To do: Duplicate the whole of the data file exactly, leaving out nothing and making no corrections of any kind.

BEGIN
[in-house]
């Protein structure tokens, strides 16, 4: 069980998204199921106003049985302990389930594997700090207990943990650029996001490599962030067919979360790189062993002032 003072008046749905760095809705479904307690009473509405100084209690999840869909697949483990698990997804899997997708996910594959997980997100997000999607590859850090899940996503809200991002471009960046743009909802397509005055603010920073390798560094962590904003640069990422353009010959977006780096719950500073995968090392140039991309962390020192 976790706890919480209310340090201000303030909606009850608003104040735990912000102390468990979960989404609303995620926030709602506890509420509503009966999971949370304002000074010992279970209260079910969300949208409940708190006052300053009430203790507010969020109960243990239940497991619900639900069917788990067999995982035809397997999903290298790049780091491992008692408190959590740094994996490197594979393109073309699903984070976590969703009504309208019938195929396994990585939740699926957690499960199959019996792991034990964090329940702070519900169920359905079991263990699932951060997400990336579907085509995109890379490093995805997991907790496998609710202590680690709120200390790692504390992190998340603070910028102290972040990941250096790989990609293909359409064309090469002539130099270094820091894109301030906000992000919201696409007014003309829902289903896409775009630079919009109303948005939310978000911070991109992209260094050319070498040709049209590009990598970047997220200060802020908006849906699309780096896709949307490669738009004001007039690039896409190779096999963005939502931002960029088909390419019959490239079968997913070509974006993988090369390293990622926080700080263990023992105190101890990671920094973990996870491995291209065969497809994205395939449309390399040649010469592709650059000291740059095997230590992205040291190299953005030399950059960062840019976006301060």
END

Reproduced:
[in-house]
């Protein structure tokens, strides 16, 4: 069980998204199921106003049985302990389930594997700090207990943990650029996001490599962030067919979360790189062993002032 003072008046749905760095809705479904307690009473509405100084209690999840869909697949483990698990997804899997997708996910594959997980997100997000999607590859850090899940996503809200991002471009960046743009909802397509005055603010920073390798560094962590904003640069990422353009010959977006780096719950500073995968090392140039991309962390020192 976790706890919480209310340090201000303030909606009850608003104040735990912000102390468990979960989404609303995620926030709602506890509420509503009966999971949370304002000074010992279970209260079910969300949208409940708190006052300053009430203790507010969020109960243990239940497991619900639900069917788990067999995982035809397997999903290298790049780091491992008692408190959590740094994996490197594979393109073309699903984070976590969703009504309208019938195929396994990585939740699926957690499960199959019996792991034990964090329940702070519900169920359905079991263990699932951060997400990336579907085509995109890379490093995805997991907790496998609710202590680690709120200390790692504390992190998340603070910028102290972040990941250096790989990609293909359409064309090469002539130099270094820091894109301030906000992000919201696409007014003309829902289903896409775009630079919009109303948005939310978000911070991109992209260094050319070498040709049209590009990598970047997220200060802020908006849906699309780096896709949307490669738009004001007039690039896409190779096999963005939502931002960029088909390419019959490239079968997913070509974006993988090369390293990622926080700080263990023992105190101890990671920094973990996870491995291209065969497809994205395939449309390399040649010469592709650059000291740059095997230590992205040291190299953005030399950059960062840019976006301060």